Some 28% of Europe-Bound Jet Imports in March Taking Longer Cape Route
Just over 1.9 million metric tons (about 15 million bbl) of jet fuel is tracked arriving in Europe over March on 30 tankers, with six of the vessels, or 28% of all imports, taking the the longer route around the Cape of Good Hope, according to the OPIS Tanker Tracker.
Exports from Middle East Gulf countries dominate the tally this month, with some 540,000 tons coming from the United Arab Emirates, and about 512,000 tons from Saudi Arabia, information compiled from traders, brokers and vessel satellite-tracking data shows. So far, only two cargoes have been identified from Kuwait, also a dominant supplier of jet fuel to Europe, suggesting the kingdom may have additional tankers coming to the 28 member countries that have yet to be identified.
March arrivals compare to about 1.6 million tons tracked to northwest Europe and the region's ports in the Mediterranean over February.
Monthly volumes averaged 1.8 million tons in 2015, according to data from Eurostat, the European Commission's statistics agency.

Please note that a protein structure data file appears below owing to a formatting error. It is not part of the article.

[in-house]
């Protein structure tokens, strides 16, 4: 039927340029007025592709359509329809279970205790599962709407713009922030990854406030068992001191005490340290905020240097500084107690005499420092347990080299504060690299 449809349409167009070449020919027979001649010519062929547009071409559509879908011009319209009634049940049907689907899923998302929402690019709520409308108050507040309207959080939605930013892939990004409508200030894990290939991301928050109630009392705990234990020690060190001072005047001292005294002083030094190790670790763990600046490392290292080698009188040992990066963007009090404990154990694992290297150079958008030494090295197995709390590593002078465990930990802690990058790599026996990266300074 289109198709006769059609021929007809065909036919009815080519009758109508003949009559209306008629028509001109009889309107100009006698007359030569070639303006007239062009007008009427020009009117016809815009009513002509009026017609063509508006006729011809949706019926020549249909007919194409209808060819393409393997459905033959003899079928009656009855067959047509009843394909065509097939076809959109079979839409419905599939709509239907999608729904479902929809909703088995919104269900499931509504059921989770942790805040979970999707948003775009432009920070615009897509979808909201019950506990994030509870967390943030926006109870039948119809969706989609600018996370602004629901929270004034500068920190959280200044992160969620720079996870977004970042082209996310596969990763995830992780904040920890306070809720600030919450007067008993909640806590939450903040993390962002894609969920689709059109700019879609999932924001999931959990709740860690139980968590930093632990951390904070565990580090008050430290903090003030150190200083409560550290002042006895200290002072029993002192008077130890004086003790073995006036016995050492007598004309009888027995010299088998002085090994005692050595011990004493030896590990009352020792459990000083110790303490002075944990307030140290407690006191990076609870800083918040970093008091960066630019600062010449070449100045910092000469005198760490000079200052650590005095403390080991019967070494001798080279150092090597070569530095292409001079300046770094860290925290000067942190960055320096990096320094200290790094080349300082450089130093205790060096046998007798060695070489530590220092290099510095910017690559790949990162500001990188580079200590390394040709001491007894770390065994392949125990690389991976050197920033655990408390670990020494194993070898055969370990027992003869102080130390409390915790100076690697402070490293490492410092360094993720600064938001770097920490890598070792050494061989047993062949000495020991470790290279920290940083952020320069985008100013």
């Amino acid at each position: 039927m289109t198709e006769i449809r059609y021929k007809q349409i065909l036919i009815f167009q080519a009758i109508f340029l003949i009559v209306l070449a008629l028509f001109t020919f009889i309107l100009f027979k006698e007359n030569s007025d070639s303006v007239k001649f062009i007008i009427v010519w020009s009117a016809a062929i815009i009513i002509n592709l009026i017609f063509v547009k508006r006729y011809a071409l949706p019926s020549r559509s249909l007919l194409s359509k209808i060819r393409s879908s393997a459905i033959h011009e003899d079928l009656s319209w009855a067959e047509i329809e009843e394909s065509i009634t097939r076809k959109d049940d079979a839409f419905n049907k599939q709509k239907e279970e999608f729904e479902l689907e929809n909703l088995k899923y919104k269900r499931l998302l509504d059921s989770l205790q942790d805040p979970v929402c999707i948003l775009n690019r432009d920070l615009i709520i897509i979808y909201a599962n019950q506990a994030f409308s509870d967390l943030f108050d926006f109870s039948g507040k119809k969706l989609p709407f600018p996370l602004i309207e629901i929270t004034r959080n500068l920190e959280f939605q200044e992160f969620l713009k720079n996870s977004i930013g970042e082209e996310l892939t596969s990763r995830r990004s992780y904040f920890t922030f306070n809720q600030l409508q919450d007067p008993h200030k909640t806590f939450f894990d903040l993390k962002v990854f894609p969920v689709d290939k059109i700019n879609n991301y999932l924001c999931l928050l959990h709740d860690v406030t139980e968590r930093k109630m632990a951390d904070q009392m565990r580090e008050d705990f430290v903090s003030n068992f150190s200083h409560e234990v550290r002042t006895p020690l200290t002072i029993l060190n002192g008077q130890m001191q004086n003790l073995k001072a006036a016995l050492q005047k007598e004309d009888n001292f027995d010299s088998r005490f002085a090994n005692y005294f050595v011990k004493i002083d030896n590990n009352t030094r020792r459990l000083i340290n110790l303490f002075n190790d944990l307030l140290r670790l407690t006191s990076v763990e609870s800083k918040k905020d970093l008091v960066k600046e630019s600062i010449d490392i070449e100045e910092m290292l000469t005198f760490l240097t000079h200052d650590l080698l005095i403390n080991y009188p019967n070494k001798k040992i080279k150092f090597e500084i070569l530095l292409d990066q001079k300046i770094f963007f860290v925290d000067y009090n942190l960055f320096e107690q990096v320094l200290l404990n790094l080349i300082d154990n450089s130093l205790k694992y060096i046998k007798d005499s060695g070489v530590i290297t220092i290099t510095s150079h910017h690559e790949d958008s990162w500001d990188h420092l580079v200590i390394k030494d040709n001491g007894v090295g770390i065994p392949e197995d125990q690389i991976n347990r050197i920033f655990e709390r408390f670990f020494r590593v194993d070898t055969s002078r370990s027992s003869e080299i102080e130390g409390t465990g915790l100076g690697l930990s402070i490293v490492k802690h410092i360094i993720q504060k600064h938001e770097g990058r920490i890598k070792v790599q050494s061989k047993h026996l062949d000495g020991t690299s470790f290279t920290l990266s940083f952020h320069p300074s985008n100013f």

Very few vessels are seen in floating storage on tankers at anchor outside the Amsterdam-Rotterdam-Antwerp trading hub and off Gibraltar. The phenomena peaked in January when as much as 785,000 tons was tracked in floating storage in these
areas. But this was slowly unwound in February as onshore storage in the ARA become more available and vessels discharged their cargoes.
However, six of the 13 Long Range 2 vessels arriving in Europe this month will have taken the longer voyage from the Middle East, Asia, or India to Europe by going around the Cape of Good Hope, instead of taking the conventional, shorter route through the Suez Canal.
Each Long Range 2 tanker can carry 90,000-ton cargoes. The voyage around the African continent takes up to 15-20 days longer than the month-long voyage via the Suez. That allows traders more time to find a buyer, arrange storage, or take advantage of the market contango to use trading strategies that profit from taking a position with a later-priced delivery.